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Remote tweaking

A long time ago in 2010, I have read an interesting article about Remote game editing by Noel Llopis, but it was just last year that we have implemented something similar and I must admit it makes a big difference during development. Basic concept is the same, although we’ve made some implementation choices that I think are really interesting.

First of all, our primary intent was to tweak global constants. Let’s say that there is something like this in the code:

	const float EnemyKillRadius = 36.0f;

It might take a few “edit-compile-run” cycles to find an optimal value for that variable and it takes that precious development time that could be better spent. To speed it up, we can register it in Tweak Server like that:

	WOMBAT_TS_FLOAT(EnemyKillRadius, 36.0f);

But hey, what this line of code actually does? Well it depends. In release builds it evaluates to simple constant variable, but in debug/test builds it’s a little more complicated:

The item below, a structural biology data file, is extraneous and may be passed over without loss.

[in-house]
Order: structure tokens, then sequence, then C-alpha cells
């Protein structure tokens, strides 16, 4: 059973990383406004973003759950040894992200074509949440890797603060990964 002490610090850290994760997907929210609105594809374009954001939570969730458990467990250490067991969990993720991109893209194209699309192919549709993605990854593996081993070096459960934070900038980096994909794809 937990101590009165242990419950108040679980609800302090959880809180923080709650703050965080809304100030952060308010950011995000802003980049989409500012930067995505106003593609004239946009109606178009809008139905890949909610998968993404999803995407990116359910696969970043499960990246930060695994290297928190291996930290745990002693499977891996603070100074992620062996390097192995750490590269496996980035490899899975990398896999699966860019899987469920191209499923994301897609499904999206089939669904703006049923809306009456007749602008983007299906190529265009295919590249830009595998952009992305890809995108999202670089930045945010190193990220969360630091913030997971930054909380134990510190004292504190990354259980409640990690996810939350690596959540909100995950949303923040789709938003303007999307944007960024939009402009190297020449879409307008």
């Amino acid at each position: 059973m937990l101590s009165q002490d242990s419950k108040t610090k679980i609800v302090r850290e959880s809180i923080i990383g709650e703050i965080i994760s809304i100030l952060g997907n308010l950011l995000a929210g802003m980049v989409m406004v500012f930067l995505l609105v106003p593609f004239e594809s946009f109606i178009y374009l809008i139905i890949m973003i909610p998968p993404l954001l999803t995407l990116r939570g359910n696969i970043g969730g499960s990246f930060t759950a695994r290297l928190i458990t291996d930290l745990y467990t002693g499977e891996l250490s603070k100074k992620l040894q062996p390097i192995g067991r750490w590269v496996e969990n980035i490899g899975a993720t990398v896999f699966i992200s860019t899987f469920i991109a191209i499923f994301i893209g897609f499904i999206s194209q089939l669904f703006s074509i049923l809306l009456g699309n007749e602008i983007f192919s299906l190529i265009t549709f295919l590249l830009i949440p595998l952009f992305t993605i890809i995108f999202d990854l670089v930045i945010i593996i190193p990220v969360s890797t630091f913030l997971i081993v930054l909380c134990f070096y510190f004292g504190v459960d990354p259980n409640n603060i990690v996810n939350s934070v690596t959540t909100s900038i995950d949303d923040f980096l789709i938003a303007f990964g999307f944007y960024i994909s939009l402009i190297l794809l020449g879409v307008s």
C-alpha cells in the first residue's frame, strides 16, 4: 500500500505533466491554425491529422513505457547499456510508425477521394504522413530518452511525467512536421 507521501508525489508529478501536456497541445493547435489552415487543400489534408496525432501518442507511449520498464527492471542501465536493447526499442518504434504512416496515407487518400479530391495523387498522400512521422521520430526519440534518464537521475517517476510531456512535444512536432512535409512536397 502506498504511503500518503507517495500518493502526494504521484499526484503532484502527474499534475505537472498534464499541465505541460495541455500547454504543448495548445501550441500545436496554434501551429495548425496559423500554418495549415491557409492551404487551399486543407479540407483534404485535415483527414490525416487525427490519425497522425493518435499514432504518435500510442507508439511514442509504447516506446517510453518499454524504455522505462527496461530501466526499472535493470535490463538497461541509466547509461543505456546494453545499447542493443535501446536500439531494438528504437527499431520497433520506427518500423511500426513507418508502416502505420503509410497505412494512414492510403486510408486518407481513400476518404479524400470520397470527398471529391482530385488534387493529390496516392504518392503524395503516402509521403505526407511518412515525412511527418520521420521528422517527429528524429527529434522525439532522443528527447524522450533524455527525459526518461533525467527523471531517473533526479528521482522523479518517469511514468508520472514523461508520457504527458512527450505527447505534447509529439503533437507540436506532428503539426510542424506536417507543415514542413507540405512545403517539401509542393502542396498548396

#define WOMBAT_TS_FLOAT(name, value) WOMBAT_TS_FLOAT_INTERNAL(__FILE__, __LINE__, name, value)
#define WOMBAT_TS_FLOAT_INTERNAL(file, line, name, value) \
	float name = value; \
	static Wombat::TS_RegisterFloat WOMBAT_COMBINE(registerFloat, __LINE__)(file, line, #name, &name, value);
class TS_RegisterFloat
	TS_RegisterFloat(const char* file, int line, const char* name, float* ptr, float value)
		TweakServer::Instance()->RegisterFloat(file, line, name, ptr, value);

TweakServer instance is created by the first Instance() call and it stores information about all registered variables (including variable name, source code file name, line number, pointer to the variable and initial value).

Communication between the server and a GUI client is handled with protobuf messages over network socket. When the Tweak Client is running, it looks like this:


One of the most important features is the magical Apply button — as each variable is registered with an additional information about the place in the source code, GUI tool can put the new value directly into the code, so it will be there during the next compilation.

First tab in the GUI tool allows us to pick files which should be included in the tweaking process. It helps to see only the things you are about to change and minimizes unnecessary scrolling.

Our Tweak Server / Client implementation allows us to use it with floats, ints, colors and also execute of simple actions. The next screen shows a little more real example of actions and variables:


There is still a lot that can be improved and added, but the current solution just works and we are very happy with it. It already saved us a lot of time and effort.

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